Nova Scotia women won the rights to vote and to hold provincial office.

April 17, 1919

Elections and Prime Ministers 

New Brunswick Women Get Vote

New Brunswick women won the right to vote but not to hold provincial office.

May 20, 1919

Elections and Prime Ministers 

Yukon Women Get Vote

Yukon women won the right to vote and seek elected office.

July 01, 1919

Elections and Prime Ministers 

Women Gain Right to Hold Office

Women became eligible to stand for office in the House of Commons.

July 29, 1919

Elections and Prime Ministers 

Saskatchewan Elects First Female MLA

Sarah Ramsland, Saskatchewan’s first female Member of the Legislative Assembly, won her seat in a by-election. After her husband, MLA Max Ramsland, died in the 1918 influenza epidemic, Sarah was invited to run in the same district and won. In the first 66 years in which Saskatchewan women could hold provincial office, only 10 were elected.

October 20, 1919

Drury, Ernest Charles

Elections and Prime Ministers 

United Farmers of Ontario

In an Ontario general election, the Conservative government was defeated by the United Farmers of Ontario, led by E.C. Drury, who became premier.

June 29, 1920

Elections and Prime Ministers 

First Woman Elected to Manitoba Legislature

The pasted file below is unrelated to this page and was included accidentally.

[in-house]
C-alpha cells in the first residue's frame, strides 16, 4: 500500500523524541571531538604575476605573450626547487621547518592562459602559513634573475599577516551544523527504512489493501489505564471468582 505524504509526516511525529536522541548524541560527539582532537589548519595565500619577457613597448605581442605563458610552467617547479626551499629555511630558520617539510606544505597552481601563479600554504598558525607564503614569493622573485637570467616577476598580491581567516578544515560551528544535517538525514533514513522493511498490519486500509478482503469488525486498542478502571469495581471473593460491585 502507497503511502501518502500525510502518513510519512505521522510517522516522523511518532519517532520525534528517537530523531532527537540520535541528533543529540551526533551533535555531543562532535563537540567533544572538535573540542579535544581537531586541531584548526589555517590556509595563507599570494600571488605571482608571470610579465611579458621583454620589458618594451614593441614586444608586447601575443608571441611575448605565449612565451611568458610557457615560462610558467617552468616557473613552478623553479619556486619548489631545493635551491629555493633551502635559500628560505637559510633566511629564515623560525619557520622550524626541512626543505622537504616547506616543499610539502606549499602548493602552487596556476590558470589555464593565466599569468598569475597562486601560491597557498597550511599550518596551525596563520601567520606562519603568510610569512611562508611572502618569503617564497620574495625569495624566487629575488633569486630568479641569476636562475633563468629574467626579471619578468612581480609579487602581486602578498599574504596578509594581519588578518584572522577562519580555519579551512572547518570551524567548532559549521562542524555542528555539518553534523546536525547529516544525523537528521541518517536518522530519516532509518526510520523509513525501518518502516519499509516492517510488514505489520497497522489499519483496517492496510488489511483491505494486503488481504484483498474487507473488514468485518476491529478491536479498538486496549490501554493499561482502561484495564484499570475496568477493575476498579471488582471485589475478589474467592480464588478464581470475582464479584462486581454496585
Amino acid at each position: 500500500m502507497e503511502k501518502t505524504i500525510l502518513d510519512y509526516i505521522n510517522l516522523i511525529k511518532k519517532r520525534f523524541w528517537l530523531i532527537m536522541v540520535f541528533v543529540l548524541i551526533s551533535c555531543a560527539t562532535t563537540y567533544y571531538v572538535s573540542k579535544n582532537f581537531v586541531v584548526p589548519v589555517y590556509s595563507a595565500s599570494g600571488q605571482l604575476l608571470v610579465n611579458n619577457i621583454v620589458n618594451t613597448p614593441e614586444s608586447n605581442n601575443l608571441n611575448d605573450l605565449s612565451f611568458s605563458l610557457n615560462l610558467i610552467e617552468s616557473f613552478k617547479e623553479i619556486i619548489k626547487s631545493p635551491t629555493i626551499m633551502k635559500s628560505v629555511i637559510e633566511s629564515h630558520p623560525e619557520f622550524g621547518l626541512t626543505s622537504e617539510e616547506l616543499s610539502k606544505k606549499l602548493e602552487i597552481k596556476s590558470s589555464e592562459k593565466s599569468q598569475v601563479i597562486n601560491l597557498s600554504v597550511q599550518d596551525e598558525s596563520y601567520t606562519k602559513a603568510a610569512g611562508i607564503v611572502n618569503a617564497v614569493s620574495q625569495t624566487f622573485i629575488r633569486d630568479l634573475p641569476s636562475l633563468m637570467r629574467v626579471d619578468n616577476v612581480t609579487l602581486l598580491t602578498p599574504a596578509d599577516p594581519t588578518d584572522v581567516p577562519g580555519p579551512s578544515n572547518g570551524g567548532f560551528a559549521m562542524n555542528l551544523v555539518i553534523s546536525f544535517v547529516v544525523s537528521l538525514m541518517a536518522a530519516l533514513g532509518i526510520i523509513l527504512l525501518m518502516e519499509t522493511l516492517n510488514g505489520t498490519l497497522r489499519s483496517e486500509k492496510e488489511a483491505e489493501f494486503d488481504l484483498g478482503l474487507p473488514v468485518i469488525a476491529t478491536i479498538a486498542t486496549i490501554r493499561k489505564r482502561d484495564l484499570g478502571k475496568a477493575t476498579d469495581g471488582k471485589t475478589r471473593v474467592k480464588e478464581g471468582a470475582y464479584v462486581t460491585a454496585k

Edith MacTavish Rogers became the first woman elected to the Legislative Assembly of Manitoba.

July 01, 1920

Elections and Prime Ministers 

Dominion Elections Act

The Dominion Elections Act enfranchised many of those who had been disenfranchised during the First World War, such as those originating from countries with which Canada had been at war. However, the Act stated that anyone who was disenfranchised by provincial legislation because of race would remain disenfranchised from the federal vote. This included persons of Chinese origin in Saskatchewan, and those of Indigenous, Chinese, Japanese, and South Asian origins in British Columbia.

July 10, 1920

Meighen, Arthur

Elections and Prime Ministers 

Arthur Meighen Becomes PM

Robert Borden resigned and was succeeded as Conservative prime minister by Arthur Meighen.

July 18, 1921

United Farmers of Alberta

Elections and Prime Ministers 

United Farmers of Alberta Win

The United Farmers of Alberta won the provincial election, forming the government until 1935. They chose Herbert Greenfield as premier.

July 18, 1921

Elections and Prime Ministers 

Parlby Elected